Best practices for using brand influencers: blog
Jonathan Davids, founder and CEO of Influicity, on exclusivity, budgets and promotion, when using brand influencers.
By: Jonathan Davids
Revlon made some news recently, adding to its growing slate of high profile ambassadors with Disney star Sabrina Carpenter and several YouTubers. Until now, Revlon’s ambassadors included mostly traditional celebs and beauty gurus. What do these new additions have in common? They have big social media audiences.
Increasingly, brands are building their ambassador programs with influencers who bring expertise, content and a coveted audience, as L’Oreal did last year with L’Oréal League.
Budget friendly and measurable ROI
One of the most common pain points is that paid influencer campaigns are costing brands ever-more money. As influencer marketing has grown in popularity, brands have paid more to access in-demand talent because influencers are retaining agents/managers, so their prices have increased steadily.
It’s not to say that prices have increased evenly across the board. Many brands have gotten smarter about pricing. L’Oreal, for example, has taken a pretty hard line on not overpaying. While other brands are much more liberal.
Not to say that ambassadors will work for free (although that does happen,) but an ambassador program is more budget friendly because the deals are not transactional. So the ROI is measured over a longer period of time.
The brand is typically establishing a partnership that will last a year or more. The influencers receive product regularly and are more likely to use it in their daily routines. As with any partnership, both sides are willing to go the extra mile to nurture the relationship, and collaborate in creative ways.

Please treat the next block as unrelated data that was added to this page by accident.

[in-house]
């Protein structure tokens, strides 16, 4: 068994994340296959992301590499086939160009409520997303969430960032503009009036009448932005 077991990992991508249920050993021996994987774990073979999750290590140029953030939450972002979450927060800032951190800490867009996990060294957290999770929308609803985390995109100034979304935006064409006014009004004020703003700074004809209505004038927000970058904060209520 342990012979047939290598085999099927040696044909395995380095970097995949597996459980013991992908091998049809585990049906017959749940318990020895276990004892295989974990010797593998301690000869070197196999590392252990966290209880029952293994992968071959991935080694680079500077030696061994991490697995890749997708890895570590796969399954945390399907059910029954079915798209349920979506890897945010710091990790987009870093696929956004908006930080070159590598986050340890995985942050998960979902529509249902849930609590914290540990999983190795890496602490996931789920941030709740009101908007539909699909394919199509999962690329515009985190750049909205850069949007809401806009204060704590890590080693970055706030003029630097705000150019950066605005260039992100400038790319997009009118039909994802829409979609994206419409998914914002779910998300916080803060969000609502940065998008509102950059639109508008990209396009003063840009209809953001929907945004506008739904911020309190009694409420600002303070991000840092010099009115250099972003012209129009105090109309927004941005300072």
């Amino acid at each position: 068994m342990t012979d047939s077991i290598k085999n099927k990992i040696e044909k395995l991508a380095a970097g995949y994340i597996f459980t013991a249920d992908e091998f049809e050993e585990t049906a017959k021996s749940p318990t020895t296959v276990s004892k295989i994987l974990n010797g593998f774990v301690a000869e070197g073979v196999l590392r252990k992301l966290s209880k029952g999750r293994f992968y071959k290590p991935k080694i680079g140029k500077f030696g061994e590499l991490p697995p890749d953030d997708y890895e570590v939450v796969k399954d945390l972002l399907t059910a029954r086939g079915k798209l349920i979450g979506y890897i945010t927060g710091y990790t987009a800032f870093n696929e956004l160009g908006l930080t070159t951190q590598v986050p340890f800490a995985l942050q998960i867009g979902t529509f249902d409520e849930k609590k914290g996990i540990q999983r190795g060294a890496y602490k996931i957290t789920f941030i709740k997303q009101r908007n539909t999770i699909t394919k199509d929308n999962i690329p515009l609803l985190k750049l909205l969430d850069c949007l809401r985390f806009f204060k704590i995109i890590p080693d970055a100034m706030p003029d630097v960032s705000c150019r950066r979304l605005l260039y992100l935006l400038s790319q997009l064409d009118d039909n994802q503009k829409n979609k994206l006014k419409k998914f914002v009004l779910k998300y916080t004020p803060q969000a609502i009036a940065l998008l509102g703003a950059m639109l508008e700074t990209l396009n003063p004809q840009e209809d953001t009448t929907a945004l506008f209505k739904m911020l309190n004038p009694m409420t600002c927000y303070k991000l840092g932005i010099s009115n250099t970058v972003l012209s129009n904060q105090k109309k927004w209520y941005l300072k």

We’ve seen ambassador programs get better over time, with a steadily increasing ROI.
Exclusivity not required
Exclusivity is a negotiation point that tends to be very sticky for both sides on influencer programs. Notably, the Revlon influencers are not exclusive to Revlon.
In fact, most influencer ambassadors are not exclusive to one brand. While that may turn some advertisers off, it’s usually not a big issue in practice.
The reason is that since the ambassadors tie their public persona to a specific product, their audience will associate them accordingly. And a competing brand is less likely to try working with them for a one-off project. In fact, when this does happen, the audience may respond by asking why the influencer has changed their brand preference — all the better!
Of course, if your ambassador does jump ship, not to worry — that takes us to our next point.
Keep it fresh
An ambassador network must be tweaked monthly or quarterly as new influencers come onto the scene. In the range of 10K subscribers and up, there are hundreds or thousands of new influencers to find every month, depending on the category.
We recommend adding five to 10 new influencers a month, to keep up with normal churn, although that number can change dramatically depending on the size of your network.
Amplify, amplify, amplify
Of course, all the great content produced by your ambassadors must be leveraged, so make sure you have a well thought-out amplification strategy. That could mean promoting the content on your social channels, using the content in your paid advertising, or even building programs around your top performing ambassadors.
Jonathan Davids is founder and CEO of Influicity